Characterization is crucial to the movie. As much as Stagecoach or Casablanca, this is a film full of people one remembers and loves. Where could you find a prettier, pluckier, more determined heroine than Margaret Lockwood’s Iris Henderson? Or a shrewder, more impertinently charming hero than Michael Redgrave’s wry young music scholar, Gilbert? Lockwood, in 1938, was a reigning British box office queen, and Redgrave was making his film debut; yet they play together with a delicious chemistry that suggests years of partnership. Where could one find a more suave, worldlier skeptic than Paul Lukas’ Dr. Hartz? Or a more eerily genial magician than Philip Leaver’s Signor Doppo? Or a more sublime pair of aging British public school boys than Naunton Wayne and Basil Radford’s ineffable Caldicott and Charters?
The Lady Vanishes is an illusionist’s trick in which one never really wants to outguess the trickery. François Truffaut, who claimed that he often caught it twice in a single week, told Hitchcock: “Since I know it by heart, I tell myself each time that I’m going to ignore the plot (and study the technique and effect). But each time, I become so absorbed by the characters and the story that I’ve yet to figure out the mechanics of the film.” Indeed, the film, which begins on an obvious model set, has some of the toy-like charm of a puppet film or cartoon; its setting is a fairytale land, a Balkan nation seemingly composed of equal parts of Yugoslavia, Czechoslovakia and even Switzerland (the landscapes were actually shot in the south of France), through which races a train which is a conjurer’s trick of studio sets, transparencies, miniatures and optical effects. One doesn’t question the train’s reality any more than one doubts the existence of Miss Froy.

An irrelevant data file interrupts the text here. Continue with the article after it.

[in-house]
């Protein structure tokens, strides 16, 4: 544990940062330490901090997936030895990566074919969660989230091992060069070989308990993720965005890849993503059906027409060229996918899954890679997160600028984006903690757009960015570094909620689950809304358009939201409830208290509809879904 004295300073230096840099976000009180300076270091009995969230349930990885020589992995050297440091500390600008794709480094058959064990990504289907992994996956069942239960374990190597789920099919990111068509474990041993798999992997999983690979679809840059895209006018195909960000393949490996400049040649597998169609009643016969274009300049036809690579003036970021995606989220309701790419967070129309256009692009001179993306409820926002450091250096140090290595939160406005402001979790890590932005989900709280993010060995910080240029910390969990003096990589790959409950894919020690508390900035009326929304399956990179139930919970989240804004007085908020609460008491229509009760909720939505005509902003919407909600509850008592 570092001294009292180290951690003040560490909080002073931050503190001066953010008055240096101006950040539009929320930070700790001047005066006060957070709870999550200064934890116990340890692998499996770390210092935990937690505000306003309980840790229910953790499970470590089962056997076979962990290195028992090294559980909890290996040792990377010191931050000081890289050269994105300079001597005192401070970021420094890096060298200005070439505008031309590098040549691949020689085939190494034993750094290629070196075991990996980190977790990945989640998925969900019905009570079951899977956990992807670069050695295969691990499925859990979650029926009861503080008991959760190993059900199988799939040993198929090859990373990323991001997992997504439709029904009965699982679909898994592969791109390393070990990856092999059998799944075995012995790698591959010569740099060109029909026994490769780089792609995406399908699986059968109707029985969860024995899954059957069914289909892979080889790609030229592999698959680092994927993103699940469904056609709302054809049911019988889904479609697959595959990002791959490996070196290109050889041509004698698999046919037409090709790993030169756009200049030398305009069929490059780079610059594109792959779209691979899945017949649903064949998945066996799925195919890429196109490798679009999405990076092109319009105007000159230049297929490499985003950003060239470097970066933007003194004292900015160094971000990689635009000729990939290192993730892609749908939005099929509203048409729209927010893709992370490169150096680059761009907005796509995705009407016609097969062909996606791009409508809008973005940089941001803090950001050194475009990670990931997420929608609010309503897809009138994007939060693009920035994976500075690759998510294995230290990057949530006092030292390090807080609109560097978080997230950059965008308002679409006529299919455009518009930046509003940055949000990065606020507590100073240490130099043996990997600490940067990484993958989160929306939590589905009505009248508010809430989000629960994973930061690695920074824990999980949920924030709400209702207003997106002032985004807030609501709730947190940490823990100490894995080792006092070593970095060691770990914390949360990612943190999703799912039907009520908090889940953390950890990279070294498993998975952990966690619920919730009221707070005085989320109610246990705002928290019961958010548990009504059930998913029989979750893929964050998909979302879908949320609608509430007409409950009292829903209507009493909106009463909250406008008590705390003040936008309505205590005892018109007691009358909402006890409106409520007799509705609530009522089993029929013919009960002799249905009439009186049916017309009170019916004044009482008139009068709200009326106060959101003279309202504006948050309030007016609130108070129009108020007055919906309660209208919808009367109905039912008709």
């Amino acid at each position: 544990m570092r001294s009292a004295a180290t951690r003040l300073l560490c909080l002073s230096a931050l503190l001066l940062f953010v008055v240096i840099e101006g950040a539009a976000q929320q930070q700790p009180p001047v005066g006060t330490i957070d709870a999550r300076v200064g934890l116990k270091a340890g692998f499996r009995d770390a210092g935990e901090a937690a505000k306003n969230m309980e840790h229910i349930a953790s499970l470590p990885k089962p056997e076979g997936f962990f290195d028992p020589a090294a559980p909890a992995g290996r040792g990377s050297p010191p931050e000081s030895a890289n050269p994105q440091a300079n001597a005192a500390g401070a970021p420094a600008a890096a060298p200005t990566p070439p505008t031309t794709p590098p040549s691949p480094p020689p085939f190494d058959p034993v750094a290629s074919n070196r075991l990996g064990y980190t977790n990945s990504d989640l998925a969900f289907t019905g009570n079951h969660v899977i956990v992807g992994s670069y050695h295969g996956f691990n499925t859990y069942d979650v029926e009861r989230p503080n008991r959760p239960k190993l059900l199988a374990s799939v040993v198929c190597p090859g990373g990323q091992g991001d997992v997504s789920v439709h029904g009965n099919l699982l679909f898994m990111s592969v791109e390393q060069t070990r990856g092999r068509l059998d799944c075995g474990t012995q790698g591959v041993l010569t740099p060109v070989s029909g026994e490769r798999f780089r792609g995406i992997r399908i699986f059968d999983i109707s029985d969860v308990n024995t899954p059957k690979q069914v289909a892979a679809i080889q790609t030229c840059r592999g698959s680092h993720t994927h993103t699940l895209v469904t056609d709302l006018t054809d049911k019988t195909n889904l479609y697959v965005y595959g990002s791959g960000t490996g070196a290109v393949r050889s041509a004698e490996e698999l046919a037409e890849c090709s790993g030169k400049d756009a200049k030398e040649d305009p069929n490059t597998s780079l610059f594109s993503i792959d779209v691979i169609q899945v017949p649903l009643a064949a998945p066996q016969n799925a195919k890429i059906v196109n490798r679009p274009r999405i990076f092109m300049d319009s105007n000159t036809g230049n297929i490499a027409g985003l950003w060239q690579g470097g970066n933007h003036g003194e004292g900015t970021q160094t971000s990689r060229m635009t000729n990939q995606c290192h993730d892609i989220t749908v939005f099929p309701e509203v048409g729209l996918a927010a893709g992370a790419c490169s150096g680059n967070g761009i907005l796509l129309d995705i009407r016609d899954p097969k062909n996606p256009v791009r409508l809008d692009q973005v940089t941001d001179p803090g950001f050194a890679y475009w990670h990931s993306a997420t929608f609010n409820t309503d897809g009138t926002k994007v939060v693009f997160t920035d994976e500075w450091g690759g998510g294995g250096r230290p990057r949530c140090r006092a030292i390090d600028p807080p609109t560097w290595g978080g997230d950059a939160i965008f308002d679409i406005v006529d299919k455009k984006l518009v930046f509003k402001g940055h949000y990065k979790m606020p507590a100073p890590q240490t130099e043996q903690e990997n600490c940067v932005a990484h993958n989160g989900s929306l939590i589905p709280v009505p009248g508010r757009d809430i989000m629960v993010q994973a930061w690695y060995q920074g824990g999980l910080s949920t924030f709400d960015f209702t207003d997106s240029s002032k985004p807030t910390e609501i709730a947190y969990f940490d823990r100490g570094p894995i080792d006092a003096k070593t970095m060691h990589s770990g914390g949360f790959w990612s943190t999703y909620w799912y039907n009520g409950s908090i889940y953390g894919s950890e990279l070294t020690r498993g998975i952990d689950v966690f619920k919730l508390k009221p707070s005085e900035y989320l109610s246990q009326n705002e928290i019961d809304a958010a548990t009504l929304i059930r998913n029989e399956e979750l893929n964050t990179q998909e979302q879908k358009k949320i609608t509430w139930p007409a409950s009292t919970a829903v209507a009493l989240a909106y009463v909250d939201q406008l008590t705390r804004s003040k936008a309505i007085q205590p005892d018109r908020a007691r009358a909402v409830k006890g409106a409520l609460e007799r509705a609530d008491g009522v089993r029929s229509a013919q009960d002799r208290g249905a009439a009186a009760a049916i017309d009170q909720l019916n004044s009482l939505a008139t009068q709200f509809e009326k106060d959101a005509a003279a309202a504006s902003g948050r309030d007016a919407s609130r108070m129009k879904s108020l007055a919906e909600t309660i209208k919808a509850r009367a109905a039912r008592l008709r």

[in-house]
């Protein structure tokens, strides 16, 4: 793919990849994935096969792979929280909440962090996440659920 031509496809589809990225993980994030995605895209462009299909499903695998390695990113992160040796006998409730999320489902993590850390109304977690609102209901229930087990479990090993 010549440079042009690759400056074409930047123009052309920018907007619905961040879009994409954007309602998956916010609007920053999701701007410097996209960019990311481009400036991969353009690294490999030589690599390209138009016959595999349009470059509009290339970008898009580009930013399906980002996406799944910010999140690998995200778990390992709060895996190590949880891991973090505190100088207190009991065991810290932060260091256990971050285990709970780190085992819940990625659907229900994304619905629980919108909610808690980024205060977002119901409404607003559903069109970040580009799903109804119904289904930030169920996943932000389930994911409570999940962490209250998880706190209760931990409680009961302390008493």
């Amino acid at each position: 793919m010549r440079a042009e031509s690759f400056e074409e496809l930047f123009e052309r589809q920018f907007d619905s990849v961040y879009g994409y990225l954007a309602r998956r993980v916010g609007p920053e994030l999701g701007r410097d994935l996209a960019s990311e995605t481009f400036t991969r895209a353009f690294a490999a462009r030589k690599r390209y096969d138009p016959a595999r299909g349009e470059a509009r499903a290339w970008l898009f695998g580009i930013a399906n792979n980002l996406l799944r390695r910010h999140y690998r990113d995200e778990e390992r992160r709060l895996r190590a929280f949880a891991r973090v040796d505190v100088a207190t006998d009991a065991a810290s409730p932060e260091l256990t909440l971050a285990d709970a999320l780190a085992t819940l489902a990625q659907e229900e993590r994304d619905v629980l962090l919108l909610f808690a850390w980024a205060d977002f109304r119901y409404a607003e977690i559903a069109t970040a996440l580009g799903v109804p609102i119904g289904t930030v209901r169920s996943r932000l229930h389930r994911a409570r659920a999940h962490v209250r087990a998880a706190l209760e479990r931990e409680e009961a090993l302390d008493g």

The Lady Vanishes represents the acme of Hitchcock’s special brand of humor. Two years later, he was in America, and, though in the following decades his flair for suspense was heightened, the humor flourished only in odd segments and his acidulous TV show introductions. The Lady Vanishes remains the funniest film he ever made. The first time or the hundredth, the special alchemy of laughs, love and terror keeps its spell. The lady may vanish, but the movie stays with us always.
The Trial: Crime of the Century
In the film he once called his best, Orson Welles found a cinematic language equal to Franz Kafka’s distinctive effects, creating a vertiginous experience that accentuates the writer’s subterranean perversity.
Drylongso: A Refuge of Their Own
Cauleen Smith’s debut feature celebrates the bond between two young Black women and the ways that they imaginatively, collaboratively choreograph their lives in the face of their common vulnerabilities.
Bo Widerberg’s New Swedish Cinema: Another Sweden
While frequently drawing from the depths of his private life, the writer-director also sought to shake Swedish cinema out of a state of complacency by engaging with the country’s turbulent social landscape.
Dim Sum: A Little Bit of Heart: Family Style
For the first of several domestic melodramas in his filmography, Wayne Wang drew on the influence of Yasujiro Ozu and the talent within his own San Francisco community to explore the relationship between a mother and her daughter.
You have no items in your shopping cart